Artist shares inspiration advice

Final Illustration

Sonya Francis

Final IllustrationWith the plan to create while creating a final product, expect some changes and a few road blocks in the way, because it will be a process. It could be a step-by-step procedure, or it may just evolve on random occasion. Often, once the idea is created, there is no problem, but getting to that point brings about hours of difficulty.
As an artist, senior Colleen Roetemeyer can appreciate this feeling. The initial emotion of wanting an idea but not having one or not being able to find one is overwhelming. Becoming a person with many things to say but no method of expressing them is a huge fear for artists.
“The most intimidating thing is the beginning,” Roetemeyer said. “It’s so hard to look at because you really have no idea how it’s going to wind up. I’ve done so many pieces where I thought it was going to look like one thing, and in the end it probably turned upside down or flipped over a couple times before I actually knew what I was doing.”
Attempting to plan every moment doesn’t work out in life or in art. In fact, Roetemeyer agreed that each of the changes in her work turned out to better the final project. The first idea may not always be perfect, but it could potentially help mold the next one.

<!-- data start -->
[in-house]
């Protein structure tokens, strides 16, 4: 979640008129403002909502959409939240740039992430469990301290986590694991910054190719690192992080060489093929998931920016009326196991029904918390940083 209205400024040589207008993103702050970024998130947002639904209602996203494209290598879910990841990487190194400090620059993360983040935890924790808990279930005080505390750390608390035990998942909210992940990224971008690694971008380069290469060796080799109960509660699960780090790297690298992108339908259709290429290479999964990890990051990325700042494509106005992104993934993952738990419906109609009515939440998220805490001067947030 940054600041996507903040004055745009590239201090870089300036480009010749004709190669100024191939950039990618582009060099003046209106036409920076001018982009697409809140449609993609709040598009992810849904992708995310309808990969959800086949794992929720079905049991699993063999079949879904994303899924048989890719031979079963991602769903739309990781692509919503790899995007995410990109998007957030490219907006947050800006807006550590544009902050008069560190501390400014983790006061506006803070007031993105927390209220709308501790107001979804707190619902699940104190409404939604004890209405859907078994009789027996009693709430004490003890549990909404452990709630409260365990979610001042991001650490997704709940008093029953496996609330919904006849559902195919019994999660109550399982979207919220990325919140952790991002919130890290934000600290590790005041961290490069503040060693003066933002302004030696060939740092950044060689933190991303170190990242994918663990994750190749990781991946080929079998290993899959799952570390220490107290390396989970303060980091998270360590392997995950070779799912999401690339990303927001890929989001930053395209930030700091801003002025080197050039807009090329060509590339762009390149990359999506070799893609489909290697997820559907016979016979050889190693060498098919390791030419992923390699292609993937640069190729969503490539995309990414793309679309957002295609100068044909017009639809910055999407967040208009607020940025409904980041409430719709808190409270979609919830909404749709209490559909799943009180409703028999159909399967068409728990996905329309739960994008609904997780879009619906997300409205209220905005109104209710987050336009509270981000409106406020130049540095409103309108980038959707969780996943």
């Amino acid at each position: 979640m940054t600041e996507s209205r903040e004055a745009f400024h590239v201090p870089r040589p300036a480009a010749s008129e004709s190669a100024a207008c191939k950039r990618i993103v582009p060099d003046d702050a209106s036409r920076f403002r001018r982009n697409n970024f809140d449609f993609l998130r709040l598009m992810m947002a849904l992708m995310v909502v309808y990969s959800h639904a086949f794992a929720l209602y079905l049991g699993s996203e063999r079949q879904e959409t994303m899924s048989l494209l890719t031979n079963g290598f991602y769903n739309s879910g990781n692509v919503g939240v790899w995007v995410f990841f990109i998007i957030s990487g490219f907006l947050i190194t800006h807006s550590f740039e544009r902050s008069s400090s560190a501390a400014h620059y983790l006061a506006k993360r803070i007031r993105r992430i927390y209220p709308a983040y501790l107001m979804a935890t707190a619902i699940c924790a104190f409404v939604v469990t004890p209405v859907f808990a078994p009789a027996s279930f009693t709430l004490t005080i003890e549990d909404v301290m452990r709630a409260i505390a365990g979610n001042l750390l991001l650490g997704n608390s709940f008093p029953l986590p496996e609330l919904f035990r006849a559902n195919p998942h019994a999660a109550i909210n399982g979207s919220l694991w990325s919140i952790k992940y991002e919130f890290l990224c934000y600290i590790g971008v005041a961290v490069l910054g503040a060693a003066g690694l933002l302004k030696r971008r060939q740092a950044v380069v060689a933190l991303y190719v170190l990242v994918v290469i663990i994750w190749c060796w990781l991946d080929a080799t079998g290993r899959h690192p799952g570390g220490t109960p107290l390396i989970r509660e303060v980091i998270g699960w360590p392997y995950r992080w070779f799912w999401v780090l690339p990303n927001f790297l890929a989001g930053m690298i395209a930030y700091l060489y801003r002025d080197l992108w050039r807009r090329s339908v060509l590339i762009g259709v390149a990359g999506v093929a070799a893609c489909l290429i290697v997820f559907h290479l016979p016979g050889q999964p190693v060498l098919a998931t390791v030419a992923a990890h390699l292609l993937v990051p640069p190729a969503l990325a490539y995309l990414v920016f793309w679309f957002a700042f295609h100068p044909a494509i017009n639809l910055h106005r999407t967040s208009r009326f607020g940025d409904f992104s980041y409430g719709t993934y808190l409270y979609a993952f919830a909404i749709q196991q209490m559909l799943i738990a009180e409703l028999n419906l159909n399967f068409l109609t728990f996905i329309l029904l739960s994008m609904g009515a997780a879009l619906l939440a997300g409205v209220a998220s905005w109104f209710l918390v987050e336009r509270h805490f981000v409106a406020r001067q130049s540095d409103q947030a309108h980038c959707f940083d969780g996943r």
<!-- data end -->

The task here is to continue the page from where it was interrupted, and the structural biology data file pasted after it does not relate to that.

“I’ve been thinking about this piece for a really long time now,” Roetemeyer said. “It started out as one idea, and it sounded really cliché, and now it’s starting to take on actual meaning.”
Concerning how she would help others in a similar rut, Roetemeyer didn’t have a specific conclusion.
A masterpiece isn’t a formula. Inspiration has to be behind the whole idea. However, Roetemeyer has her own process; a dominant part of that is working with unorthodox materials, such as mud, to get the ideas flowing.
“I do a lot of studies and a lot of work before I actually start on my final piece.  Tumblr is awesome. It’s a lot of artist[s] that put all of their stuff out there, and you can kind of take ideas from that,” Roetemeyer said. “My concentration does include literature. I’m looking at Shakespeare, so I have to do a lot of reading and look for quotes and look for themes and all of that kind of stuff.”
Everything has a purpose and meaning behind it, same goes for art. An artist won’t stretch his or her mind and their talents in efforts to say nothing of purpose. The grand question will always be “why?” And for many artist, exploring that question and finding the answer is done through expressing themselves in art.
“I wanted to convey the lengths to which people will go to hold onto their identity. It started with King Leer and this theme of preservation,” Roetemeyer said. “One of the characters, Edgar, concealed his identity in order to stay alive. I started thinking about how people today and how some feel compelled to conform to be accepted even though at the root of it all they know they aren’t themselves.”
[nggallery id=47] By Sonya Francis